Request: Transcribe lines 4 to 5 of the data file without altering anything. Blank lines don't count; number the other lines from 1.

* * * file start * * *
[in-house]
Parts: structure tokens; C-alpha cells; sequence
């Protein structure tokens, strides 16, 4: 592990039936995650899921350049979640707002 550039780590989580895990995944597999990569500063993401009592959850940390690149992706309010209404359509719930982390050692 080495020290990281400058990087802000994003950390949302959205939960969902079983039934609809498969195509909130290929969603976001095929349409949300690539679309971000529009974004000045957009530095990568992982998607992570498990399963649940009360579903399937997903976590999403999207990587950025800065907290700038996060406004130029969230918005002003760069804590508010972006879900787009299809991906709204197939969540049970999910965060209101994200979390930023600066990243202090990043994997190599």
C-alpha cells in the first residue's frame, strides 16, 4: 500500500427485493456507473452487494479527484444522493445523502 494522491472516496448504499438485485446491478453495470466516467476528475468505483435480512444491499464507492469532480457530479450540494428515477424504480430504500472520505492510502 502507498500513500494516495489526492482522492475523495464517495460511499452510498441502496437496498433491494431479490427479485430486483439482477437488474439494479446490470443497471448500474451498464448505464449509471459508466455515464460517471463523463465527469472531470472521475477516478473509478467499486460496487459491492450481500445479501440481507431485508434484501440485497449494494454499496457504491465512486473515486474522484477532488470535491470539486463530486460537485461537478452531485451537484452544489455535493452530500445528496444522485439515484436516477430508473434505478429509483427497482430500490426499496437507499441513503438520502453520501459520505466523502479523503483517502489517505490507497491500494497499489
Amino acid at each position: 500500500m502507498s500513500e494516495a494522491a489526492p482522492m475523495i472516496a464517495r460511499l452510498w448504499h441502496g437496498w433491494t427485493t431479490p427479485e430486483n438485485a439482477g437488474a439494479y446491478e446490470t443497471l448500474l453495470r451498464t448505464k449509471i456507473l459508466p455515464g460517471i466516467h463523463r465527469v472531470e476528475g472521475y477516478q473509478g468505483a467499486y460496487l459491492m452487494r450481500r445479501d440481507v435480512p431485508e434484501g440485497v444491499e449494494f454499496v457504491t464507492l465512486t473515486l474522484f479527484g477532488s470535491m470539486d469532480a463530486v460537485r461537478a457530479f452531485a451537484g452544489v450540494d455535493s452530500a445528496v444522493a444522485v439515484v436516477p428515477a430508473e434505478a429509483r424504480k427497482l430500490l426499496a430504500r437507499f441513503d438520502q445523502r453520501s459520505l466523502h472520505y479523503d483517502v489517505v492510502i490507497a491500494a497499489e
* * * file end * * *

C-alpha cells in the first residue's frame, strides 16, 4: 500500500427485493456507473452487494479527484444522493445523502 494522491472516496448504499438485485446491478453495470466516467476528475468505483435480512444491499464507492469532480457530479450540494428515477424504480430504500472520505492510502 502507498500513500494516495489526492482522492475523495464517495460511499452510498441502496437496498433491494431479490427479485430486483439482477437488474439494479446490470443497471448500474451498464448505464449509471459508466455515464460517471463523463465527469472531470472521475477516478473509478467499486460496487459491492450481500445479501440481507431485508434484501440485497449494494454499496457504491465512486473515486474522484477532488470535491470539486463530486460537485461537478452531485451537484452544489455535493452530500445528496444522485439515484436516477430508473434505478429509483427497482430500490426499496437507499441513503438520502453520501459520505466523502479523503483517502489517505490507497491500494497499489
Amino acid at each position: 500500500m502507498s500513500e494516495a494522491a489526492p482522492m475523495i472516496a464517495r460511499l452510498w448504499h441502496g437496498w433491494t427485493t431479490p427479485e430486483n438485485a439482477g437488474a439494479y446491478e446490470t443497471l448500474l453495470r451498464t448505464k449509471i456507473l459508466p455515464g460517471i466516467h463523463r465527469v472531470e476528475g472521475y477516478q473509478g468505483a467499486y460496487l459491492m452487494r450481500r445479501d440481507v435480512p431485508e434484501g440485497v444491499e449494494f454499496v457504491t464507492l465512486t473515486l474522484f479527484g477532488s470535491m470539486d469532480a463530486v460537485r461537478a457530479f452531485a451537484g452544489v450540494d455535493s452530500a445528496v444522493a444522485v439515484v436516477p428515477a430508473e434505478a429509483r424504480k427497482l430500490l426499496a430504500r437507499f441513503d438520502q445523502r453520501s459520505l466523502h472520505y479523503d483517502v489517505v492510502i490507497a491500494a497499489e